His administration’s guidelines include a ban on trans students using bathrooms or competing on sports teams that do not match their sex assigned at birth. He has also required that parents sign off on the use of a gender pronoun different from what appears in a student’s school record, among other similar steps.

But in his CNN town hall appearance, Youngkin tried to minimize the new rules, which have been met with a backlash from transgender and equal rights advocates, arguing that his only goal is to “accommodate” as many students as possible and to guarantee parents’ involvement in these “difficult decisions.”

“Sports are very clear. I don’t think it’s controversial. I don’t think that biological boys should be playing sports with biological girls,” Youngkin said. “There’s been decades of efforts in order to gain opportunities for women in sports, and it’s just not fair.”

On the issue of restrooms, Youngkin again parried and pointed to past statements in which he suggested that “we just need extra (gender neutral) bathrooms in schools.”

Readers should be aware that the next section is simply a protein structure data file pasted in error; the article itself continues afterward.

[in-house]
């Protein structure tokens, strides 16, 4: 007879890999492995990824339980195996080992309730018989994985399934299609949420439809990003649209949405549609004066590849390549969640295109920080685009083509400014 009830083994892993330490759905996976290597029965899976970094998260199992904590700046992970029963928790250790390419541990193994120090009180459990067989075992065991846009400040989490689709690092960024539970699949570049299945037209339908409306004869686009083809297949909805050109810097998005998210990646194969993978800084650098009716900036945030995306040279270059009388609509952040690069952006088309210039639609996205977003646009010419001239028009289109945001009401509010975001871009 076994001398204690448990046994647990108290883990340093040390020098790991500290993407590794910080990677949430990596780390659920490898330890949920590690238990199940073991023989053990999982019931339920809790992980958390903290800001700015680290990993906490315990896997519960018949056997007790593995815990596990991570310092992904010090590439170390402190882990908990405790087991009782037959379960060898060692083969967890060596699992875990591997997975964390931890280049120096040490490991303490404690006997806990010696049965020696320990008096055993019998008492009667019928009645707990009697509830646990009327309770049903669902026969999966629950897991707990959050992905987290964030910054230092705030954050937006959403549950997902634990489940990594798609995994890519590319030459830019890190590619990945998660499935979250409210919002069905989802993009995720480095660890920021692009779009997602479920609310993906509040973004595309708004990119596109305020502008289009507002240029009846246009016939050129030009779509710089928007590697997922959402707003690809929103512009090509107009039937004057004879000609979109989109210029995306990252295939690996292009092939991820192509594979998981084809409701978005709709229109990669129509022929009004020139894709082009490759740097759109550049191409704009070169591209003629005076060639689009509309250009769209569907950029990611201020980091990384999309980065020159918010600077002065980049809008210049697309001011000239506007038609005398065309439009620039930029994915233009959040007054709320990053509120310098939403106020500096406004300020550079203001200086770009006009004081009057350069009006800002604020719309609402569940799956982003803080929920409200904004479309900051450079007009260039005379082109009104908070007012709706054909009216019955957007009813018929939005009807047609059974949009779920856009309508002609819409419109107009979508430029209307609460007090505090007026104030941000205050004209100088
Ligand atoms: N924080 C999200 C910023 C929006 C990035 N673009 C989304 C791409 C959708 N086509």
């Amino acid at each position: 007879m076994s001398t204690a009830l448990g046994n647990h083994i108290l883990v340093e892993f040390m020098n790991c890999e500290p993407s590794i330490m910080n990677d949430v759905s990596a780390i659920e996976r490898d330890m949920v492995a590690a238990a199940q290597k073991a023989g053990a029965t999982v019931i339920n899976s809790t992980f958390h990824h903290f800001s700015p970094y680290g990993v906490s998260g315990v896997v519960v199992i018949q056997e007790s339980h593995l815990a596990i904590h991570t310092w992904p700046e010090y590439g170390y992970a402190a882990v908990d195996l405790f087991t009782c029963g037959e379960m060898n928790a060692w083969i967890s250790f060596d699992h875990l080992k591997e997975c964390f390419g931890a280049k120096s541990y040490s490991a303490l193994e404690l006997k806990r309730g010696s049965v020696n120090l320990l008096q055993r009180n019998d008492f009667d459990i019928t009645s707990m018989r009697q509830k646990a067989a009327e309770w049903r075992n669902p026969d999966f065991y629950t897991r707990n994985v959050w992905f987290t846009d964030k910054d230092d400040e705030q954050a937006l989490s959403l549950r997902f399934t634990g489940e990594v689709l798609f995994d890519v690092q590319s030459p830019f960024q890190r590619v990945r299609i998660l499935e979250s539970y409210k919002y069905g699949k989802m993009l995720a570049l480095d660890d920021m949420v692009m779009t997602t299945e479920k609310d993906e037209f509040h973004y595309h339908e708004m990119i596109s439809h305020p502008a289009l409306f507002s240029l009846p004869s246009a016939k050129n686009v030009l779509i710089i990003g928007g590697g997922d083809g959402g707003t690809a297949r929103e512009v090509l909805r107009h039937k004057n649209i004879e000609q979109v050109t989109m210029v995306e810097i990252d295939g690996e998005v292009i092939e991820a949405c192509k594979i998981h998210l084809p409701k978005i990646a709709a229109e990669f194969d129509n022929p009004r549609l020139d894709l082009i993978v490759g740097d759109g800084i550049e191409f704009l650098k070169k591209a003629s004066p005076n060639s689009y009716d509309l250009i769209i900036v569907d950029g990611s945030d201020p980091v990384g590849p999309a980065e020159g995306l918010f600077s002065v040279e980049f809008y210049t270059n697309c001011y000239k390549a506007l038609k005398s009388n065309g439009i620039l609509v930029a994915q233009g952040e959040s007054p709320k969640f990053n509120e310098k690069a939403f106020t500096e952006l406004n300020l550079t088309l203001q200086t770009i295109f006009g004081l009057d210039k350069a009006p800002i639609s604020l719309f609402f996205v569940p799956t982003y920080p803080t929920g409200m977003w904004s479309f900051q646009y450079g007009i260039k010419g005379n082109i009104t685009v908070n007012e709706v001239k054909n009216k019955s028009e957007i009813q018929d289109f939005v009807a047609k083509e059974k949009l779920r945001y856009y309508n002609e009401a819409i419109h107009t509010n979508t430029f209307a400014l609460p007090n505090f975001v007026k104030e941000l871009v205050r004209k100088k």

And pressed by Tapper about what do in instances in which parents are not supportive of their trans children, Youngkin instead pointed to parents who he said have been locked out of their children’s lives.

“Children belong to parents,” Youngkin said. “Not to the state, not to schools, not to bureaucrats, but to parents.”

Governor argues against new gun laws

Youngkin was questioned about what concrete measures Virginia is taking to protect students and staff following an incident earlier this year in Newport News, in which a 6-year-old boy allegedly shot his elementary school teacher.

The governor argued that Virginia needs to focus on improving mental health resources rather than strengthening gun laws — saying that the commonwealth already has some of the “toughest gun laws in the country.”